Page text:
What is The Meaning Behind The Speck in the Eye Metaphor?
I am referring to Jesus’ words in the Gospel of Matthew, chapter 7 vs 3-5: “Why do you look at the speck in your brother’s eye, but fail to notice the plank in your own eye? How can you say to your brother, ‘Let me take the speck out of your eye,’ while there is still a plank in your own eye? You hypocrite! First take the plank out of your own eye, and then you will see clearly to remove the speck from your brother’s eye.…”
First of all, who would think of such a metaphor? Only a carpenter! A person who has worked with wood knows that sometimes when you are sawing, you get sawdust in your eyes. I know this too well from cutting branches from trees. And it can be pretty painful and stop you from being able to see properly. Don’t forget that in those days there were no protective goggles. Hence the image he uses. Then by comparing the speck to a plank, Jesus is obviously exaggerating massively for effect.
On one level if you have a large amount of sawdust in your eye, you won’t be able to see well enough to help someone. So too if you have a lot of flaws you will not be able to correct your spouse. Your help will be flawed and subjective.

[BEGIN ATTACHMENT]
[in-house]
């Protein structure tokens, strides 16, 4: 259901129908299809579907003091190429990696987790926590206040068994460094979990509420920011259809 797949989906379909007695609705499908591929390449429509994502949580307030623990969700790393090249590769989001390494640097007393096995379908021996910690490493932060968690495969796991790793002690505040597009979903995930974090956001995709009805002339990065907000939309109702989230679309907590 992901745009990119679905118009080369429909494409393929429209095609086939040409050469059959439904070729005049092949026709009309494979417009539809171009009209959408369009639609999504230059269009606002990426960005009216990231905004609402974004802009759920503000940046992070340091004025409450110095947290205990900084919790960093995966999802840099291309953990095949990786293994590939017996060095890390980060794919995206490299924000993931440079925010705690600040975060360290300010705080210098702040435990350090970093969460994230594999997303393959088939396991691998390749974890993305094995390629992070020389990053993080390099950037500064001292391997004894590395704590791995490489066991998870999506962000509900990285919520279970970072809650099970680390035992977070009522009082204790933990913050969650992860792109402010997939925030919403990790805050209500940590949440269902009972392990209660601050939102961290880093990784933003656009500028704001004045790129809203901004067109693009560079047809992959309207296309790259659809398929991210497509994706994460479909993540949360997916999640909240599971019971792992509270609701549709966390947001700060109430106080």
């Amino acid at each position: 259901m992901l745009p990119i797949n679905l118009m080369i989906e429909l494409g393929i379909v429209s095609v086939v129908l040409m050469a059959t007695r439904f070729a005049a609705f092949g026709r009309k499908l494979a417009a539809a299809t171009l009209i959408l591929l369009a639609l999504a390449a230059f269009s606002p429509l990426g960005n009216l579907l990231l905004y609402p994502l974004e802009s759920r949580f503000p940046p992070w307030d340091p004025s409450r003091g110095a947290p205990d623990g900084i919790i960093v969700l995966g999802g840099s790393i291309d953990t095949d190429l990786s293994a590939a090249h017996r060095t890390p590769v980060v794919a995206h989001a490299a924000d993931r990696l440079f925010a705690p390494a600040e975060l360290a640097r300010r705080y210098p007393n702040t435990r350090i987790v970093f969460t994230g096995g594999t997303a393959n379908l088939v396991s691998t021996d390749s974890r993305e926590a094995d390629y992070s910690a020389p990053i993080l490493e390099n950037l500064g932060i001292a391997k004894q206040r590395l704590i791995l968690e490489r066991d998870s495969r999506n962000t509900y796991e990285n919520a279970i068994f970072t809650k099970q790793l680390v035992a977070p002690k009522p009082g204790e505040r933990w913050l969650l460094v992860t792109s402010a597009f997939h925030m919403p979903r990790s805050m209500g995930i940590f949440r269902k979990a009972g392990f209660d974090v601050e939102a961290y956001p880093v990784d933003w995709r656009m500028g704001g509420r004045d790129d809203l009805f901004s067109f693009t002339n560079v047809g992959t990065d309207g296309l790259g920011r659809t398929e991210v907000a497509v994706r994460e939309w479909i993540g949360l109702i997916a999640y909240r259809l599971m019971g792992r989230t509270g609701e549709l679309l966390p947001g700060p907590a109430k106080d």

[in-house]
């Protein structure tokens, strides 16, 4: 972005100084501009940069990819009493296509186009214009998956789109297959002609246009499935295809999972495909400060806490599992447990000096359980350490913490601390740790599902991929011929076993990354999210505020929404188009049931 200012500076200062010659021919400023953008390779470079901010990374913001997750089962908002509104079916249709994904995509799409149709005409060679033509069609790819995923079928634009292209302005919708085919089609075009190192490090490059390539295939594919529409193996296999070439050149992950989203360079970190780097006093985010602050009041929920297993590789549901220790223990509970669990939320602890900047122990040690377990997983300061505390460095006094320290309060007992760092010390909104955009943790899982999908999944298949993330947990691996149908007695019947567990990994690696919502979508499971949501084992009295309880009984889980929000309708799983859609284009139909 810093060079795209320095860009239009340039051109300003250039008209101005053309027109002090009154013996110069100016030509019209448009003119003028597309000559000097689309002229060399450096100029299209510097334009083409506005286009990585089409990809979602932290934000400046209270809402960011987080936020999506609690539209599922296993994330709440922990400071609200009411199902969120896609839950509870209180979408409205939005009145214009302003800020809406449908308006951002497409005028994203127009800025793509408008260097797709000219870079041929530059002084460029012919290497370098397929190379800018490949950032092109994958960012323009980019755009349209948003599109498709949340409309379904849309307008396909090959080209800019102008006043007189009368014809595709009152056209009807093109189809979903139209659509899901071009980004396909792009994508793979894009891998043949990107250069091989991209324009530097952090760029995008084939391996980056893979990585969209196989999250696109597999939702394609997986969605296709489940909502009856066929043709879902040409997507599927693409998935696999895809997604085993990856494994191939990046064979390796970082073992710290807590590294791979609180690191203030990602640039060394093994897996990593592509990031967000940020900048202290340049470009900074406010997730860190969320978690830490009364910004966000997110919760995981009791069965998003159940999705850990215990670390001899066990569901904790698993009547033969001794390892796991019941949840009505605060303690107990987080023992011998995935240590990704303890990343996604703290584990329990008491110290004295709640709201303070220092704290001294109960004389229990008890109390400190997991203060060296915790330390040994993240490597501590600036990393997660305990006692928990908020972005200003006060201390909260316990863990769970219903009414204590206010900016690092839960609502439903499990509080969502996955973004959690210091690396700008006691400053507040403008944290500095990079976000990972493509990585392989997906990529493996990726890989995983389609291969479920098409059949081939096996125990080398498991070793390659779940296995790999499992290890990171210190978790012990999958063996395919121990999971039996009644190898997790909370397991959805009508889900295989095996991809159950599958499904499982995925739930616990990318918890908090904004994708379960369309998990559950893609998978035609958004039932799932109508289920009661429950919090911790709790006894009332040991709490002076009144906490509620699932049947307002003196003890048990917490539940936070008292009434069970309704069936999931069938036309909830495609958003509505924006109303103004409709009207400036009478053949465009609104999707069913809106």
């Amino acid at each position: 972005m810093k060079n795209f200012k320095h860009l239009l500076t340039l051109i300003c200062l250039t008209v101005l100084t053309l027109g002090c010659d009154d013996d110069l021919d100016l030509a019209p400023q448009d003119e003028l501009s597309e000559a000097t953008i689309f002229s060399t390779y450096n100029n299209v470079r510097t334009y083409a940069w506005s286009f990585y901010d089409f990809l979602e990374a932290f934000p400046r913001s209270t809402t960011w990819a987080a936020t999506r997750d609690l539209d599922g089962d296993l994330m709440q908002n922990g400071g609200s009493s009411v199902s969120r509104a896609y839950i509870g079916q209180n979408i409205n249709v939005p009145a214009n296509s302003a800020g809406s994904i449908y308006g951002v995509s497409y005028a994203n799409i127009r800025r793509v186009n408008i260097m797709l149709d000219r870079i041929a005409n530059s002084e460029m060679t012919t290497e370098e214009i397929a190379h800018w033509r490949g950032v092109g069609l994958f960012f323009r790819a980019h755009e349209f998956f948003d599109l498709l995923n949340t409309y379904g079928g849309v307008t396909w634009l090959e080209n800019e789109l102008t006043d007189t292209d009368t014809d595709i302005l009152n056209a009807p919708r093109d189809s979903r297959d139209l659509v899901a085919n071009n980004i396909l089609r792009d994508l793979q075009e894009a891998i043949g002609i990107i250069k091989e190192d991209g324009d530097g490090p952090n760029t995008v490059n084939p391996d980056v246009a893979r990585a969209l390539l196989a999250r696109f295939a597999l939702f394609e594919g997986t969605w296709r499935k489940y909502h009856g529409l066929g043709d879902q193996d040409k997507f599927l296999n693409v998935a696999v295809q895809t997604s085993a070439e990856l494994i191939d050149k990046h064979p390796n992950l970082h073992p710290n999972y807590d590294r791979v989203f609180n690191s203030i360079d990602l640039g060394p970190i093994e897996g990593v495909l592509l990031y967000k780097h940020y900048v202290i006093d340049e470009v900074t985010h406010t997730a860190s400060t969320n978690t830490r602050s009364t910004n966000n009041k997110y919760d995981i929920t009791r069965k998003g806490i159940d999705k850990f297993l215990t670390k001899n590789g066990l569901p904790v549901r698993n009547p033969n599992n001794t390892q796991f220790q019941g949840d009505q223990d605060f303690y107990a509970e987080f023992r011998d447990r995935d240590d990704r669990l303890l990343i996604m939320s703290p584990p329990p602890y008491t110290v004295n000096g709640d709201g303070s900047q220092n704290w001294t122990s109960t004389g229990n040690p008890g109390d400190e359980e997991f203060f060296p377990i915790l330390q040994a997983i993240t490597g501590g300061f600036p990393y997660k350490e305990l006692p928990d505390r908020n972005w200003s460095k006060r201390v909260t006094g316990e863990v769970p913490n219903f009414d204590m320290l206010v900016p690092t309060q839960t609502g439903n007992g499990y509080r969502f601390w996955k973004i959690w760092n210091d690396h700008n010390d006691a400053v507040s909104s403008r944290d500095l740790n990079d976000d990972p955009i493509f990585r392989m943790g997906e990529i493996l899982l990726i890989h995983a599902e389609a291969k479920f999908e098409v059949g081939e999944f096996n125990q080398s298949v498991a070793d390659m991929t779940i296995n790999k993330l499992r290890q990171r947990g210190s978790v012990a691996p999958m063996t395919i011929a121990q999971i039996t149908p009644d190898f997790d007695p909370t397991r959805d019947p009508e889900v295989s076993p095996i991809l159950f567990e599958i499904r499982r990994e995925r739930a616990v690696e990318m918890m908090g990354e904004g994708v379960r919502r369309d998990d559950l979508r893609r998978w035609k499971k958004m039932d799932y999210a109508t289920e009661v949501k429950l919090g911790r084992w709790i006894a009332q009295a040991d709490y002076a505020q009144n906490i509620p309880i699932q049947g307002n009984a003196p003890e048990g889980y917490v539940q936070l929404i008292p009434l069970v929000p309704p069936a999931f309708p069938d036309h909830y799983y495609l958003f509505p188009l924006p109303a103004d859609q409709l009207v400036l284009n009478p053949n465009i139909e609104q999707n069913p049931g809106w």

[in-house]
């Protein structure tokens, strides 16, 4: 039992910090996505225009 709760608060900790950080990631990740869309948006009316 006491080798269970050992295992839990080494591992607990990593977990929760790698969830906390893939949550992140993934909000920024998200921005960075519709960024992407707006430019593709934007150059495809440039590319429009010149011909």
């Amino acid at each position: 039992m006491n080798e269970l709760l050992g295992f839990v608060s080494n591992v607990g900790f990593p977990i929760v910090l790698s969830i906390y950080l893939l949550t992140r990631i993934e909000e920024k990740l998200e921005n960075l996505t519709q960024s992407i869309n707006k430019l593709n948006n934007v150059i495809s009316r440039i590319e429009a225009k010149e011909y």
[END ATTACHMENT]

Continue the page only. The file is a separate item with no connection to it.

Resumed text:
If you criticise your partner all the time, it may be a sign that you are not willing to look inside of yourself. You are not able to ask for your needs to be met. Nor are you able to express your feelings. And you are not facing your own issues that need to be dealt with. So Jesus recommends that you deal with your own issues first so that you can see better.
The Compassion Behind The Speck in The Eye Metaphor
Jesus knows that sawdust in the eye is painful, and he has compassion for the person who is being “helped” by someone with flawed “eyesight”. Their interference will only make things worse. And so many of us know that a well intentioned untrained person can do more damage than good. They have not sorted out their own issues so their vision is flawed. This happens frequently in church communities and in Facebook groups. So Jesus wants to protect people from this sort of help.
Thirdly, he calls the helpful critics “You hypocrites.” However, the minute they humbly look inside themselves to see their own flaws, he will open his arms to them in mercy and compassion. He also knows that in their repentance they will not be so critical of others. Once we admit our own imperfections, we are much more understanding of the pain of others and the reasons for their imperfections.